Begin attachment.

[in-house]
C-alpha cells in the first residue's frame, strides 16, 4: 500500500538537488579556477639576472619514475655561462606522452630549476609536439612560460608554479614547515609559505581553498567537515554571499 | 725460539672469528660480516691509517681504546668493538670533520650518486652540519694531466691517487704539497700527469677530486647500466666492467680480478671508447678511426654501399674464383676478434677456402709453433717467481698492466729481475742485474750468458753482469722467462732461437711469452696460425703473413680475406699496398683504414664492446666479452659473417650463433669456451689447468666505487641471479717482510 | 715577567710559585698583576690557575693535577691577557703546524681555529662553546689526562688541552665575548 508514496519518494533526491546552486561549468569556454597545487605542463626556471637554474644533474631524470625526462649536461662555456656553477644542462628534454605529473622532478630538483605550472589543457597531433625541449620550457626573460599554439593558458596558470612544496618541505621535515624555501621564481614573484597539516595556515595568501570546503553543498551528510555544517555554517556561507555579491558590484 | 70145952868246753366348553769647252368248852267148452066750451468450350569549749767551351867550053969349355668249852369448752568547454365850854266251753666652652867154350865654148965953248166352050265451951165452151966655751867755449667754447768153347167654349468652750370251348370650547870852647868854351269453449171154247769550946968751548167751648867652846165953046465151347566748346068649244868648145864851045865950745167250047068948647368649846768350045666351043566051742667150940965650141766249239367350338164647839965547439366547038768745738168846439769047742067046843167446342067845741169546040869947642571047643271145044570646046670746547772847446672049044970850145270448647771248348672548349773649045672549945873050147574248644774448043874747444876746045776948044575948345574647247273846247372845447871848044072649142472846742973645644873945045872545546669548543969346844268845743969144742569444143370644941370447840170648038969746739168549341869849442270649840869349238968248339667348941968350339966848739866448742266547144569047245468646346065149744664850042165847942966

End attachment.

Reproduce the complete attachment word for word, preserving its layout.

[in-house]
C-alpha cells in the first residue's frame, strides 16, 4: 500500500538537488579556477639576472619514475655561462606522452630549476609536439612560460608554479614547515609559505581553498567537515554571499 | 725460539672469528660480516691509517681504546668493538670533520650518486652540519694531466691517487704539497700527469677530486647500466666492467680480478671508447678511426654501399674464383676478434677456402709453433717467481698492466729481475742485474750468458753482469722467462732461437711469452696460425703473413680475406699496398683504414664492446666479452659473417650463433669456451689447468666505487641471479717482510 | 715577567710559585698583576690557575693535577691577557703546524681555529662553546689526562688541552665575548 508514496519518494533526491546552486561549468569556454597545487605542463626556471637554474644533474631524470625526462649536461662555456656553477644542462628534454605529473622532478630538483605550472589543457597531433625541449620550457626573460599554439593558458596558470612544496618541505621535515624555501621564481614573484597539516595556515595568501570546503553543498551528510555544517555554517556561507555579491558590484 | 70145952868246753366348553769647252368248852267148452066750451468450350569549749767551351867550053969349355668249852369448752568547454365850854266251753666652652867154350865654148965953248166352050265451951165452151966655751867755449667754447768153347167654349468652750370251348370650547870852647868854351269453449171154247769550946968751548167751648867652846165953046465151347566748346068649244868648145864851045865950745167250047068948647368649846768350045666351043566051742667150940965650141766249239367350338164647839965547439366547038768745738168846439769047742067046843167446342067845741169546040869947642571047643271145044570646046670746547772847446672049044970850145270448647771248348672548349773649045672549945873050147574248644774448043874747444876746045776948044575948345574647247273846247372845447871848044072649142472846742973645644873945045872545546669548543969346844268845743969144742569444143370644941370447840170648038969746739168549341869849442270649840869349238968248339667348941968350339966848739866448742266547144569047245468646346065149744664850042165847942966